Halifax International Security Forum: Attempts to recruit women for aggression and war will fail


The Sunday November 24 session of the Halifax International Security Forum (HISF) is on “Security Solutions, Women’s Contributions,” with the speakers depicted in this screenshot:

The Halifax International Security Forum (HISF) is promoting a role for women in upholding peace and security that is informed by U.S. imperialism and the aggressive NATO alliance. This so-called security is based on the destruction of countries that will not submit to U.S. imperialist dictate. In the ensuing chaos and violence of NATO interventions and occupations, it is women and children who are the first victims.

The conference is being publicly opposed by the Canadian Voice of Women for Peace amongst other women activists. This session is one of just six out of 36 which is open to selected media and broadcast on CPAC. This indicates that its aim is propaganda aimed to influence public opinion that NATO is “progressive” and “inclusive.”

In October, for the first time since 2009, two women were appointed to the HISF board of directors: Tammy Harris, Former Deputy Commander, Royal Canadian Air Force, Canadian Armed Forces, and Cindy McCain, head of the McCain Institute, Washington, DC and Sedona, Arizona. The late U.S. Senator John McCain, the warmonger and advocate of American exceptionalism after whom the institute is named, had longstanding ties with the HISF. The institute is funded by many arms and energy monopolies as well as the government of the feudal kingdom of Saudi Arabia.

The genesis of this recruitment of women occurred two years ago. TML Weekly reported at the time how on November 18, 2017, in the midst of the Halifax Security Forum, NATO Secretary General Jens Stoltenberg announced that Canadian Clare Hutchinson would become NATO’s new Special Representative for Women, Peace and Security.

Hutchinson was previously a Gender Adviser at the United Nations in the Department of Peacekeeping Operations. She was deployed with the UN Interim Force in Lebanon from July 2012 to December 2013 and the UN Interim Administration in Kosovo October 2004 to December 2007.

Both Hutchinson and Stoltenberg present the issue of women in the military as upholding a decontextualized abstract ideal of empowerment, gender equality and opportunity for women. The content of a given military mission, whose aims it serves and whether it is just and upholds peace, national sovereignty and rule of international law, or whether it is committing war crimes are not to be discussed.

For example, at a February 2016 ceremony for 125 Indian women police officers stationed with the United Nations Mission in Liberia, Hutchinson said:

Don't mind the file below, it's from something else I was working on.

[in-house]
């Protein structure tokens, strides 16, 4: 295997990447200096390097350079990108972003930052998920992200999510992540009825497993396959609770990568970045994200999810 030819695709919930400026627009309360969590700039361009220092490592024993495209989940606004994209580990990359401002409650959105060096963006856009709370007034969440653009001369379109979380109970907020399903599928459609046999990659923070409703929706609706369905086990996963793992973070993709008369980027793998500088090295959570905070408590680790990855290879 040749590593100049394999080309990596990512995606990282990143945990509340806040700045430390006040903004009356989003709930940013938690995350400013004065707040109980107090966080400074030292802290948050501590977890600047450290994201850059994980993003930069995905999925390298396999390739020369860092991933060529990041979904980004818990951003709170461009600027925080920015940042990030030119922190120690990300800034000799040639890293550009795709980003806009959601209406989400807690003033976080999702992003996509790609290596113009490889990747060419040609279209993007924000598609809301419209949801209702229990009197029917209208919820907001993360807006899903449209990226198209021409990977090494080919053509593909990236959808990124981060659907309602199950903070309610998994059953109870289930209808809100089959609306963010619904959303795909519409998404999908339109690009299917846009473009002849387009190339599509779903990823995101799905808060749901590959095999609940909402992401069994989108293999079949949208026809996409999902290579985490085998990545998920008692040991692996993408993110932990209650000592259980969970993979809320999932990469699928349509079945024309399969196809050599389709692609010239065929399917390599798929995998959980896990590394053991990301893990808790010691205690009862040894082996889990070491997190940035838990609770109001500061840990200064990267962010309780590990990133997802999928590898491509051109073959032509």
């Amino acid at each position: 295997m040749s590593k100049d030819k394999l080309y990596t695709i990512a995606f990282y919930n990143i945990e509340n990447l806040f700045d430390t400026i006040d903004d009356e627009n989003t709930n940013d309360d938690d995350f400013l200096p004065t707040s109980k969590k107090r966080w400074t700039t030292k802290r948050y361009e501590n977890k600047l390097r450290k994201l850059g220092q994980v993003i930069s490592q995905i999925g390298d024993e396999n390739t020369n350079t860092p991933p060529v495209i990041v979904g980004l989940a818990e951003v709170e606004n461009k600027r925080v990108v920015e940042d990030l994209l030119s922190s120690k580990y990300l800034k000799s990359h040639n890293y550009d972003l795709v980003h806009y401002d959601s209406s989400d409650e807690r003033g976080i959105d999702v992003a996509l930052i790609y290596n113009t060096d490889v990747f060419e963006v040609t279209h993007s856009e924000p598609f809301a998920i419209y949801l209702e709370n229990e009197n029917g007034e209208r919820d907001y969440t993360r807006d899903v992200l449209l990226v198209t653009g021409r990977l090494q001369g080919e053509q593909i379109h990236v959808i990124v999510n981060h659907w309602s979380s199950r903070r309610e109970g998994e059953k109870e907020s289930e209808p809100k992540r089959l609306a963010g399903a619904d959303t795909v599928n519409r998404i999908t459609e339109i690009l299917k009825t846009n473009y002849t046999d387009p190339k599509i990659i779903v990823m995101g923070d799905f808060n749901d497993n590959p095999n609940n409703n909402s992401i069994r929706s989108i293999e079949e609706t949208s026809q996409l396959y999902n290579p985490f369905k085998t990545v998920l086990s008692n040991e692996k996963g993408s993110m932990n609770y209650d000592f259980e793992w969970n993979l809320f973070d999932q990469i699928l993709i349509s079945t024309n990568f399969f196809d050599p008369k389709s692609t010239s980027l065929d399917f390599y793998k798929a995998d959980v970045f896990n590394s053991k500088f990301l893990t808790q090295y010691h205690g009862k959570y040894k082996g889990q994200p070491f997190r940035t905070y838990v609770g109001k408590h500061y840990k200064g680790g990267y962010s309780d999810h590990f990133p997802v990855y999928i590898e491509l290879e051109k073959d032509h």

“What we’re doing with the military and the police is breaking down the perception that this is a male domain and that women can’t be involved. We know that the obstacles aren’t that it’s too dangerous or that they don’t want to travel or leave their children. Those aren’t the most prevailing obstacles; it’s mainly that they’re not aware of opportunities.”

Hutchinson emphasized that to increase the presence of women in peace operations, the UN relies on its Member States to recruit them at the country level. To support the effort, she said the UN had helped train over 555 female police officers in five countries, leading to 174 additional women being deployed in 2015.

“What comes out as very striking to me when you talk to women in the services, the first thing they say is that they’re a police officer, not a woman. So they’re not women police officers, they’re police officers who are women. And I think that’s very important for us to remember,” she noted.

Stoltenberg said of the appointment, “empowering women is not just the right thing to do, it’s the smart thing to do: it makes countries safer and more stable. NATO is determined to make a difference, including through our training and operations – for example, by deploying gender advisers to local communities in Afghanistan. We also aim to raise the profile of women at all levels within the Alliance.

“We still need to do more, but for NATO, peace and security are not just a man’s world.

“I thank Canada for its strong commitment to women, peace and security, and I look forward to welcoming Ms Hutchinson to NATO Headquarters soon.”

The 2018 HISF kicked off with a secret, “off the record”, exclusive session ironically called “Inclusive Security: Winning With Women.” The panel featured retired U.S. General John Allen; Canadian Chief of Defence Staff General Jonathan Vance; Smadar Perry, senior middle east editor of Israeli daily Yedioth Ahronoth (founded in 1939 in Mandatory Palestine and for many years the largest newspaper in Israel by sales and circulation); and Amira Yahyaoui, founder and executive director of Center 247, a security and defence think tank in Tunisia.

In September 2018, the HISF launched a Peace With Women Fellowship Program. It is a program of indoctrination, not academic study. Each year, selected woman military officers from the NATO bloc are taken on an “executive tour” of the U.S. and Canada enroute to the Halifax conference. The press release announcing the program stated:

“Participants will visit Washington DC, Silicon Valley, Toronto and Waterloo, and Ottawa before concluding the program in Halifax, Nova Scotia.

“Fellows will meet with government, military, and thought leaders as they travel through the political and technological capitals of the United States and Canada to deepen their understanding of American and Canadian strategic challenges, as well as the cutting-edge technologies transforming the realities of national security.”